Within computer science, Manrique’s concentration is media computing, reflecting her interest in animation, visual effects, and other aspects of the field and complementing her FTT major. In addition to her coursework in the Department of Film, Television, and Theatre, she has worked as stage manager or assistant stage manager for productions of Oscar Wilde’s The Importance of Being Earnest and Karen Zacarías's Native Gardens.
“I started out with computer science at Notre Dame but I always had a passion for the arts,” she says. “Especially the combination between technology and the visual arts, and how one can use technology to enhance storytelling. Here, I’m able to combine what I really want.”
As part of the five-year Reilly Dual Degree Program, Manrique has one more year on campus to explore the connections between her majors and minor. But as graduation gets closer, she plans to seek out a job that checks all the boxes.
“I started out with computer science at Notre Dame but I always had a passion for the arts. Especially the combination between technology and the visual arts, and how one can use technology to enhance storytelling. Here, I’m able to combine what I really want.”
Whatever the future holds, Manrique continues to learn and enjoy the many opportunities that ILS and Notre Dame offer her. As a rising junior, she worked a summer for the Congressional Hispanic Caucus Institute, after a very selective application process. The job entailed assisting her local congressman, U.S. Rep. Vicente Gonzalez of Texas, with media relations and other projects.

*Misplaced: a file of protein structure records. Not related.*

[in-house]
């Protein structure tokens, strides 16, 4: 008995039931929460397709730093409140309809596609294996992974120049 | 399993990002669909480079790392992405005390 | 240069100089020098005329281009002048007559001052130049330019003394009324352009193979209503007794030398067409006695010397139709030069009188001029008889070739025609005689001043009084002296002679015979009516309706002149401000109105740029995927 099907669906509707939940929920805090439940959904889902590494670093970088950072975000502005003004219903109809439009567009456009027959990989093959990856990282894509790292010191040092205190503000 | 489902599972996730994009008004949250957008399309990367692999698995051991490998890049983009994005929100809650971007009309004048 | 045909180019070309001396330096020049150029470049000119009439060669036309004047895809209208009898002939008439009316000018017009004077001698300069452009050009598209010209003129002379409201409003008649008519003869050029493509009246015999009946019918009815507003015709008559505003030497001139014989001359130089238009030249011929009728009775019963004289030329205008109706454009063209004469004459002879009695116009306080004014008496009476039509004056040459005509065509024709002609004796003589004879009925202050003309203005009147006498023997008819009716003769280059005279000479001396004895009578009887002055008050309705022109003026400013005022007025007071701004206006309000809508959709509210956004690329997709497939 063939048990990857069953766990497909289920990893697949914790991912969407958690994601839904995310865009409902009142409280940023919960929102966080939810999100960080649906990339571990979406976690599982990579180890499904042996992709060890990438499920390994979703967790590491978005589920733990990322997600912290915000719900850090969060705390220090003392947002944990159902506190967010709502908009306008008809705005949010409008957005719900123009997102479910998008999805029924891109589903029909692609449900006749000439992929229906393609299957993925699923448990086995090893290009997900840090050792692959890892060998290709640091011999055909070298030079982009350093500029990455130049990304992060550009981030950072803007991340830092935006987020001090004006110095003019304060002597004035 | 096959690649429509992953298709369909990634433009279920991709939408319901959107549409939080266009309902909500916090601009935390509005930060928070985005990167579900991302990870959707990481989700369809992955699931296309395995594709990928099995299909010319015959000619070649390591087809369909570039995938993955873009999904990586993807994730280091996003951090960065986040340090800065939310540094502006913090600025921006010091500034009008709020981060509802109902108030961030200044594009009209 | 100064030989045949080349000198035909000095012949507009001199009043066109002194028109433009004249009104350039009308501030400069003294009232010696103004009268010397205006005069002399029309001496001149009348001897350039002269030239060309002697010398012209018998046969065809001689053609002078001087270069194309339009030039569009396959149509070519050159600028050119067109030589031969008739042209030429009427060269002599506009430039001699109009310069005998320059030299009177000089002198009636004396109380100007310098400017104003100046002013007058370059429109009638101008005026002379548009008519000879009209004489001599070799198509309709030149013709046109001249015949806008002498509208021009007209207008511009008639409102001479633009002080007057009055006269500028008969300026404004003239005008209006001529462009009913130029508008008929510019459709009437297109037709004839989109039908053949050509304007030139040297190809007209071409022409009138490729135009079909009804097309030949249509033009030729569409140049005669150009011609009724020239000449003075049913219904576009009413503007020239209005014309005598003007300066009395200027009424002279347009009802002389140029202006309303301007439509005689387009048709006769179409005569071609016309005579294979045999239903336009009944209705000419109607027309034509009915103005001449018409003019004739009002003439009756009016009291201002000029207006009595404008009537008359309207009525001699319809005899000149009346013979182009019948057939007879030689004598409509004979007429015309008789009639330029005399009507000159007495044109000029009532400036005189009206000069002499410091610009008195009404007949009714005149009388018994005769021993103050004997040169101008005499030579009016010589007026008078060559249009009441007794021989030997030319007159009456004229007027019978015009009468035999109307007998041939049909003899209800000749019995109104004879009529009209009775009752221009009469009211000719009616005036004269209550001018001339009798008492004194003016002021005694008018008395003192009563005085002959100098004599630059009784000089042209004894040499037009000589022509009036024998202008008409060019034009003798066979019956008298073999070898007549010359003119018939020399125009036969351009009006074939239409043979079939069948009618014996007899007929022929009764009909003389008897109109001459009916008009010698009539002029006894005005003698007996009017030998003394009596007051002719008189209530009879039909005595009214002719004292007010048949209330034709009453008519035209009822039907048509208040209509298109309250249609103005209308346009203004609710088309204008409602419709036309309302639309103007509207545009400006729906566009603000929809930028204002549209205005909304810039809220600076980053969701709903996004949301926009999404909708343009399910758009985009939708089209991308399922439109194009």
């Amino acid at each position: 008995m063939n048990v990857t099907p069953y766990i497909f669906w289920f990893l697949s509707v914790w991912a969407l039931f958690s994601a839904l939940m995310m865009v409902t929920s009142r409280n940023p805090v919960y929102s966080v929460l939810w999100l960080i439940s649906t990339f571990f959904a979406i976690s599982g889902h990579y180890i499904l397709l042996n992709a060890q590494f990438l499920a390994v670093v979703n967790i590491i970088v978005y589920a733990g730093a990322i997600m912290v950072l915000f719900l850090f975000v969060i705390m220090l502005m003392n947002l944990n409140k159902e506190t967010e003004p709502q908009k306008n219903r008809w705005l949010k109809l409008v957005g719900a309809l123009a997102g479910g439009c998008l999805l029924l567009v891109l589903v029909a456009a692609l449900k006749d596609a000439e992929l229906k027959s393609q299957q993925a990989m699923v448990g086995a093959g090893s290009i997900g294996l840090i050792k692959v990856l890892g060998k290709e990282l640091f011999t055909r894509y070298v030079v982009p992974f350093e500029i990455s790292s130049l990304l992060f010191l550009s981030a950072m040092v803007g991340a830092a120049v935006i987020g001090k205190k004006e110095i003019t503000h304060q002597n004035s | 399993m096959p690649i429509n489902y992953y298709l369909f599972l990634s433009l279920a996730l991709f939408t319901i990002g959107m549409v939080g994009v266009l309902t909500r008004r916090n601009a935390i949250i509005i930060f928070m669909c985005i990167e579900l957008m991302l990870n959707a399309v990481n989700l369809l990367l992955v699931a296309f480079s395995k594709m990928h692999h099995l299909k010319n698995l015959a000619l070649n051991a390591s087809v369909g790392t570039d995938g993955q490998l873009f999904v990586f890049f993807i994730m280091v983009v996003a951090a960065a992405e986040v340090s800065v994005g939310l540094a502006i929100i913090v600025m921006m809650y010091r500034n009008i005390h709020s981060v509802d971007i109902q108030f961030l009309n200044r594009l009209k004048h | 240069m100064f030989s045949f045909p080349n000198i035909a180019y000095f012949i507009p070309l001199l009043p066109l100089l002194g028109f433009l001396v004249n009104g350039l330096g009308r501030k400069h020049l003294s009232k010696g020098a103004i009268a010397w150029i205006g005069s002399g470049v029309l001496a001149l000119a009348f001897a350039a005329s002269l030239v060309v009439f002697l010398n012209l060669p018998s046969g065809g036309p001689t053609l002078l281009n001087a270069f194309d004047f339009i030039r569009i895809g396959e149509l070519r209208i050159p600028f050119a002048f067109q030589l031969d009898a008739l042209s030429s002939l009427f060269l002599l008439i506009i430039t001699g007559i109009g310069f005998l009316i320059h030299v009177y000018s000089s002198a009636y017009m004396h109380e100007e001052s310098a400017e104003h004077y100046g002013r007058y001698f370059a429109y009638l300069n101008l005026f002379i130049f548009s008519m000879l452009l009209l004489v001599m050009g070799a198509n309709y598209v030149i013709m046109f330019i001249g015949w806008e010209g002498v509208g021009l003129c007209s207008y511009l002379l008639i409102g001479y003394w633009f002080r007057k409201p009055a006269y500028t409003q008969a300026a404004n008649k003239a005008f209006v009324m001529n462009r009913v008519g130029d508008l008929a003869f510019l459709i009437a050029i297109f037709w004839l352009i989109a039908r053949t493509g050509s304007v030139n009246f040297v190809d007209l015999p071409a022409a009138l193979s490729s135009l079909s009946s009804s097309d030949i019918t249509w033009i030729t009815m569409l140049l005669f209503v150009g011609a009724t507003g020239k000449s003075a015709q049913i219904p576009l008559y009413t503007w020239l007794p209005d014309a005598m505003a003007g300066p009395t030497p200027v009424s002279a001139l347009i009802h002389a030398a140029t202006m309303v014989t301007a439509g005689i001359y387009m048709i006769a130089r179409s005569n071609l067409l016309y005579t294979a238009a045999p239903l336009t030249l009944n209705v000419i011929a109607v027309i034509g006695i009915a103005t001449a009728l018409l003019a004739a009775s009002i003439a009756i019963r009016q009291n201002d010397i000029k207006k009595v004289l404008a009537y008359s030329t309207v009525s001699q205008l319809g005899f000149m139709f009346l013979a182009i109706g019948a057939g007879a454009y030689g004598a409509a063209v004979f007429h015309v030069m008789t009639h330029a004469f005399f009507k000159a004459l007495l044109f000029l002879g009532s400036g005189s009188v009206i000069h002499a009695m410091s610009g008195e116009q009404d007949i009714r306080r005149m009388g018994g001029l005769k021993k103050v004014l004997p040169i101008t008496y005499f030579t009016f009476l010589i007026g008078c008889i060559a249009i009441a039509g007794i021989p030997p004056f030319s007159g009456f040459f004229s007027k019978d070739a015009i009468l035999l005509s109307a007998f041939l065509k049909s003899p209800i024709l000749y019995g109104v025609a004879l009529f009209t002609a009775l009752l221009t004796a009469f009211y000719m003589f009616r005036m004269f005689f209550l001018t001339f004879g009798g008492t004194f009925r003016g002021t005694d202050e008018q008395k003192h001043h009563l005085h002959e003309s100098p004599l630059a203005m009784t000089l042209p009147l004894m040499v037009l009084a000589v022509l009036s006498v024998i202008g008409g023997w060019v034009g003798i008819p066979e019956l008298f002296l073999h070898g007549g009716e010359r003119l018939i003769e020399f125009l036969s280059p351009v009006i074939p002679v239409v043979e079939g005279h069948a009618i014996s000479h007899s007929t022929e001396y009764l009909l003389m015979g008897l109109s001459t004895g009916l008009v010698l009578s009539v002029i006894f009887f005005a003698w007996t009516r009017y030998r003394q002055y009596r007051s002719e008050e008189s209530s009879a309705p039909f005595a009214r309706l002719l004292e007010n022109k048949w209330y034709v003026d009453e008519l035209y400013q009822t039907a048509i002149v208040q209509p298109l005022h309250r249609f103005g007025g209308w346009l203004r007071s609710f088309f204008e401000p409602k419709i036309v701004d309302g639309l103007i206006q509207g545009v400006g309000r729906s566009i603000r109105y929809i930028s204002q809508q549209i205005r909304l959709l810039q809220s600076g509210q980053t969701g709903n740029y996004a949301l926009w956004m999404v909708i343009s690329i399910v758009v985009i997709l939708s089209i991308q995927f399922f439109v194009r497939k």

More recently, she partook in Notre Dame’s Silicon Valley Semester program, serving as a communications and marketing associate at Catholic Charities’s San Francisco location. There, she bolstered the nonprofit’s social media audience engagement by 51 percent.
On campus, Manrique has worked as a media assistant for the Grotto Network, helping put together short inspirational videos oriented towards Catholics. She’s also served as a research assistant for Anne García-Romero, an associate professor of film, television, and theatre, and an ILS faculty fellow.
With García-Romero’s guidance, Manrique has delved into the work of Cuban-American playwright María Irene Fornés, considered the mother of Latinx playwriting. She's known for her award-winning, prolific production of nearly 50 plays after little formal training.
“Stacy has contributed a great deal to my research for the Fornés Institute, a group of artists and scholars who advocate for the Fornés legacy,” says García-Romero. “Combining her expertise in computer science and theater, Stacy has significantly assisted me in further developing digital resources that provide access to Fornés’s work as a playwright, director and educator.”
When it comes to coursework, Manrique fondly recalls several Latino Studies seminars that gave her a deeper understanding of her own background. She’s always identified with both the Mexican heritage of her mother and the Colombian roots of her father, but she wasn’t as familiar with the latter as she grew up in Monterrey and the border city of McAllen.
Classes like Professor of Theology Tim Matovina’s seminar on Catholicism and Latinx communities gave her a better idea of the breadth and diversity of Latinx people across the country. Combined with meeting people of all backgrounds during her various internships, her education has helped her better understand her unique cultural identity as a Latina in the U.S.
“I’ve come to appreciate the combination.” she says.“Being able to say ‘I’m a part of these two beautiful cultures.’ I still try to keep that alive.”
Originally published at latinostudies.nd.edu.